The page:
Using eggshells is a good way to fertilize your potted plants or any other houseplant. The trick is knowing how to properly apply them to your plants.

There are many ways to apply eggshells as fertilizers but to really maximize their benefits, the nutrients and minerals from the eggshells must be absorbed by the plant immediately. The best way to use eggshells is by extracting its nutrients into a water-soluble mixture so it can be readily absorbed by the plants.


Eggshells are 95% calcium carbonate

I have done some research on what makes eggshells a good fertilizer and I found out that most good quality chicken eggshells contain approximately 2.2 grams of calcium in the form of calcium carbonate.

About 95% of the dry eggshell is calcium carbonate weighing 5.5 grams. Aside from calcium, the average eggshell also contains a small amount of phosphorus and magnesium.


Calcium prevents blossom end rot

Calcium is an important nutrient for any fruit-bearing plant such as tomatoes, peppers, cucumbers, and squash. Blossom end rot appears as a dark spot starting from the blossom end of a fruit. With an insufficient calcium supply, the dark, brownish spot, spreads slowly causing the fruit to dry out eventually while being deformed.

This is why it is just logical to use eggshells to supplement the calcium needs of a plant.

Aside from preventing blossom end rot, you may also have observed that the flowers of your tomato or pepper plant are constantly falling off. This is another case of calcium deficiency that needs to be addressed immediately.


Calcium needs to be extracted from the eggshells

I have read in some blogs that you can simply crush some eggshells and sprinkle them on or around the plant. I also read that you can mix in the crushed eggshells in your potting soil. This actually works but the problem is you have to wait for about 8-12 months before the plants can absorb the calcium!

For the calcium to be absorbed, the eggshells have to be broken down or decomposed first by exposing them to the acids in the soil. The lesser acid content in your soil, the longer it takes to decompose.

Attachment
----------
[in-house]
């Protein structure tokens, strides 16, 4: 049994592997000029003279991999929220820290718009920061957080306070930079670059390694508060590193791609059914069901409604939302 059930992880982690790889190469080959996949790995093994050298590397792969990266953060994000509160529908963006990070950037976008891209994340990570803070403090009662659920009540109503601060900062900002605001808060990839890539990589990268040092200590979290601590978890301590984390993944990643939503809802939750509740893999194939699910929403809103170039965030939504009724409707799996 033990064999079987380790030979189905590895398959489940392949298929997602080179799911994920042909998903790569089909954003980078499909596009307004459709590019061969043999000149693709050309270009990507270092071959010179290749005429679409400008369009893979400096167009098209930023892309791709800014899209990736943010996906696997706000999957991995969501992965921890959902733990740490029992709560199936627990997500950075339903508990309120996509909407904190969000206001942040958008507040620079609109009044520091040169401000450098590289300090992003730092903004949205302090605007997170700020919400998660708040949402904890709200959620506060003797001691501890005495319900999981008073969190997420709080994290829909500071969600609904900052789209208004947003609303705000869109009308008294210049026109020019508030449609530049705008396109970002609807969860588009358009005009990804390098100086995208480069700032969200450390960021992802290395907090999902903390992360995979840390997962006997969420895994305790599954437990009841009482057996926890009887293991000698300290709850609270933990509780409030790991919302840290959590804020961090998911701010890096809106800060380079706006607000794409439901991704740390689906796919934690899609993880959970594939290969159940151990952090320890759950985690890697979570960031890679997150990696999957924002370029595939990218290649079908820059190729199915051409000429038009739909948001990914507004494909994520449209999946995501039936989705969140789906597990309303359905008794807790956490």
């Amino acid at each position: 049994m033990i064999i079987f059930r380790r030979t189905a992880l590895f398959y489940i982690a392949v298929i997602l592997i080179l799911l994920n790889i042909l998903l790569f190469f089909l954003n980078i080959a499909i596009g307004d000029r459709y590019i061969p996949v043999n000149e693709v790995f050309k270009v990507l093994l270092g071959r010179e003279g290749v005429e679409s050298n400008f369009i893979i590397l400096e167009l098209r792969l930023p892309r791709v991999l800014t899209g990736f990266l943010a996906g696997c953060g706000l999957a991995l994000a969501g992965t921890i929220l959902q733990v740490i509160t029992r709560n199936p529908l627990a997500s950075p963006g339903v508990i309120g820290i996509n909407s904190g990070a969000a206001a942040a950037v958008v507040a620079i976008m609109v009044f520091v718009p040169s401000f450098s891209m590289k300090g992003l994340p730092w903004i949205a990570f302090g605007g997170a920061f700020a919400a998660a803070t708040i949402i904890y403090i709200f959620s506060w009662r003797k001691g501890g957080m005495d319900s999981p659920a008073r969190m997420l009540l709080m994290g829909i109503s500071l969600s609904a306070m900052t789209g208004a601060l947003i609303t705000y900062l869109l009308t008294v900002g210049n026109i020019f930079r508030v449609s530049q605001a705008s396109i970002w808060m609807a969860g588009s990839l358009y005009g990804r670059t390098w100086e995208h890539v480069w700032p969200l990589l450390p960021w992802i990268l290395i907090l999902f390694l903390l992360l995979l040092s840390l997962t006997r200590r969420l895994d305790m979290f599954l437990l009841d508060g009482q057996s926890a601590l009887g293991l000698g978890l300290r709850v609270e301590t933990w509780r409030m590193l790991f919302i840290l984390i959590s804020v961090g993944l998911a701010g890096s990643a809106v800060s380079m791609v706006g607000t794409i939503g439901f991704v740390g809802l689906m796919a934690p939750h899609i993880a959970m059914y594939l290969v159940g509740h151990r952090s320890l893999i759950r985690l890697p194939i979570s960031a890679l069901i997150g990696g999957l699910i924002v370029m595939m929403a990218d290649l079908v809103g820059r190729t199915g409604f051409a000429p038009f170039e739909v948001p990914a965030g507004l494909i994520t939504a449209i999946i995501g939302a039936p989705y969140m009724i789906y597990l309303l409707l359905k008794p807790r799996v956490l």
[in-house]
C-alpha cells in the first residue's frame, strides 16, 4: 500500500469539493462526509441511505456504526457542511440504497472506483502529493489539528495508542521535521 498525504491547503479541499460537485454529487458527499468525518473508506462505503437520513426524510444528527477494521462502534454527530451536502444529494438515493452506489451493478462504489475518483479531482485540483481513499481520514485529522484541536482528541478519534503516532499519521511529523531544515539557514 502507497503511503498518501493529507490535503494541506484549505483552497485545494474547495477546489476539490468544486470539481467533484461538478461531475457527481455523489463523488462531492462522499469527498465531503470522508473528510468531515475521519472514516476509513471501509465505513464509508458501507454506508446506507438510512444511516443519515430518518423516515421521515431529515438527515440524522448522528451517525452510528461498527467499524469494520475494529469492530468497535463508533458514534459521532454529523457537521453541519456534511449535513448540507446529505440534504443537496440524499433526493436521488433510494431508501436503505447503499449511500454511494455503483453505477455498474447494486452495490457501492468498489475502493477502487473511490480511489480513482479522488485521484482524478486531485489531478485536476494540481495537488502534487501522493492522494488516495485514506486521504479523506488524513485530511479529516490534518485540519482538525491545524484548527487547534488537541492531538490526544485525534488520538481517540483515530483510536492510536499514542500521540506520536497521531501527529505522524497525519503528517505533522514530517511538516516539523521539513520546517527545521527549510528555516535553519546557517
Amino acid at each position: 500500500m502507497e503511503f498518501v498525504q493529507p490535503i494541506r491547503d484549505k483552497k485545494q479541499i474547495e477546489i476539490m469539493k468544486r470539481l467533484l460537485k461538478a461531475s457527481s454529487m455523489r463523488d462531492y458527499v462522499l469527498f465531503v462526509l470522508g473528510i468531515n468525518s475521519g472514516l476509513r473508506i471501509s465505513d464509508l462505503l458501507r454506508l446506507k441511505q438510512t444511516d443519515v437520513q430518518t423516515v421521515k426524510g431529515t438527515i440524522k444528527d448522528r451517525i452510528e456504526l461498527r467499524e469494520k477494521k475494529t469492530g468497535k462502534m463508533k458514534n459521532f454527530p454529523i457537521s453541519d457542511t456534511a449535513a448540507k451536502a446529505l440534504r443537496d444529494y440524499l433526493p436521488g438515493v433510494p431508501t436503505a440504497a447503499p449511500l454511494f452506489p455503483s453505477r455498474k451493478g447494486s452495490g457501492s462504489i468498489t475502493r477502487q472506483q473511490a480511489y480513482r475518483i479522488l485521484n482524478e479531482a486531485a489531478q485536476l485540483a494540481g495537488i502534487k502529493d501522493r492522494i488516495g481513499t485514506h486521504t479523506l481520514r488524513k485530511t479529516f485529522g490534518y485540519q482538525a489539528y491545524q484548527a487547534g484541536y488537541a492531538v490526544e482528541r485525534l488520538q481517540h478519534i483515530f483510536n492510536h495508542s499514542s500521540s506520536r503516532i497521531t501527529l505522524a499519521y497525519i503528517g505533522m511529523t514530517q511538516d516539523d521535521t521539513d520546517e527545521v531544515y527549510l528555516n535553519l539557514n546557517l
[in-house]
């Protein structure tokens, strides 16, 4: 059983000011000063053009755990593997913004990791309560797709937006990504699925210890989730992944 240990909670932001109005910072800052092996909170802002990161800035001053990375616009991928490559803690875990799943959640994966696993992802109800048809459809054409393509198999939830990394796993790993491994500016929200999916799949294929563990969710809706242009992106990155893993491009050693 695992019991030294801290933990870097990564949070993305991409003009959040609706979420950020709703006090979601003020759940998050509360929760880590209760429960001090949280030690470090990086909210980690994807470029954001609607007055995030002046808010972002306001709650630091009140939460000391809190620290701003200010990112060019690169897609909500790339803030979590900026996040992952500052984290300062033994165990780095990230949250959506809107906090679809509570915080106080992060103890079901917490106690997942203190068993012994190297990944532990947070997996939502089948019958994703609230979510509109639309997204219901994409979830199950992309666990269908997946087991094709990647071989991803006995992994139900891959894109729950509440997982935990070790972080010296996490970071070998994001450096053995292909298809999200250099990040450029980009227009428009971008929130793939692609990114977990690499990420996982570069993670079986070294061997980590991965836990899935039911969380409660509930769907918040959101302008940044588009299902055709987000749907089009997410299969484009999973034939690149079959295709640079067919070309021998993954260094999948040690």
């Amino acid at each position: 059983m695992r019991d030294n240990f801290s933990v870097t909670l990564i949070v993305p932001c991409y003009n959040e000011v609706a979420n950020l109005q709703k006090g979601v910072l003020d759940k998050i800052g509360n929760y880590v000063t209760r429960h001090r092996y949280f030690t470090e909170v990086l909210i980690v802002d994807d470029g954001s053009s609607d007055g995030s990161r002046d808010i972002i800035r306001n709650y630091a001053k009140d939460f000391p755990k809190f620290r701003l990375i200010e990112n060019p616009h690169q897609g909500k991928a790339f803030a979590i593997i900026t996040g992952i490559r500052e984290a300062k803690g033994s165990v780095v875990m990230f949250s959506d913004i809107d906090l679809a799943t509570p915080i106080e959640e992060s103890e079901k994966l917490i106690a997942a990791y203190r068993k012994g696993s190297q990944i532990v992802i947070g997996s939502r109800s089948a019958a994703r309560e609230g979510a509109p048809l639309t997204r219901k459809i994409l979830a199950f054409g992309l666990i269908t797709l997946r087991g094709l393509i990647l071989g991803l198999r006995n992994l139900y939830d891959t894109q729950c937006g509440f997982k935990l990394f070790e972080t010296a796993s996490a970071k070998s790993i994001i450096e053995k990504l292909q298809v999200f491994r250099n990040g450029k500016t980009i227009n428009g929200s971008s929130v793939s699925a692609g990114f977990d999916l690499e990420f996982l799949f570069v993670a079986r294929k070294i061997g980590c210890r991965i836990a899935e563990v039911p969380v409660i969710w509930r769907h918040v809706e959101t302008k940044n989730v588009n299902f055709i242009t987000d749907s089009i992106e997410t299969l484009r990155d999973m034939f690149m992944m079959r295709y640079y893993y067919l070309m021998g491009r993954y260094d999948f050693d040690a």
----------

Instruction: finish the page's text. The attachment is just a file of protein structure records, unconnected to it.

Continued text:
So how do shorten this process? The answer is to extract the calcium from the eggshells and make them water-soluble. What I usually do is to extract the calcium using vinegar as my acid. Now although I can prepare this in an hour, it still takes about 3 weeks to fully extract all the calcium in the eggshells.


How to use eggshells as fertilizer

I always make an eggshell fertilizer at home simply because of the seemingly endless supply of eggs in the kitchen. My end goal here is to make a water-soluble, calcium-rich fertilizer. Let me share this process with you. By making it water-soluble, the effect on plants will be instantaneous.


Step 1. Clean the eggshells

First, wash the eggshells properly. Remove all excess egg yolk and inner skin because it may contain contaminants or harmful bacteria that may damage the plants. Just place the eggshells in a basin full of water and brush away all dirt. Afterward, let it dry out in the sun.


Step 2. Heat the eggshells

Crush the eggshells first before heating it. Next, we will heat the dried eggshells in a pan over low heat. We are going to stir it constantly until the color becomes brownish. Why do you need to heat the eggshells, you may ask? Well, it is not really necessary but if we will not heat it, we can only extract calcium.

Remember, there are also other nutrients found in the eggshells. If we heat it, we can also extract phosphorous. Phosphorous helps in the plant’s root development, which enables it to absorb nutrients efficiently. Do not burn or overcook the eggshell. The entire cooking process may last for 20 mins. Set aside and let it cool.


Step 3 Soak eggshells in vinegar

After it has cooled down, we are now ready to extract the calcium and phosphorus. To do this we need an acid. I just use vinegar as my acid. The vinegar I’m using is cane vinegar with 4.5% acidity. Any kind of vinegar will do as long as the acidity is 3% and above. Put the crushed eggshells in a container. I’m using those PET (polyethylene terephthalate) bottles they use in beverages.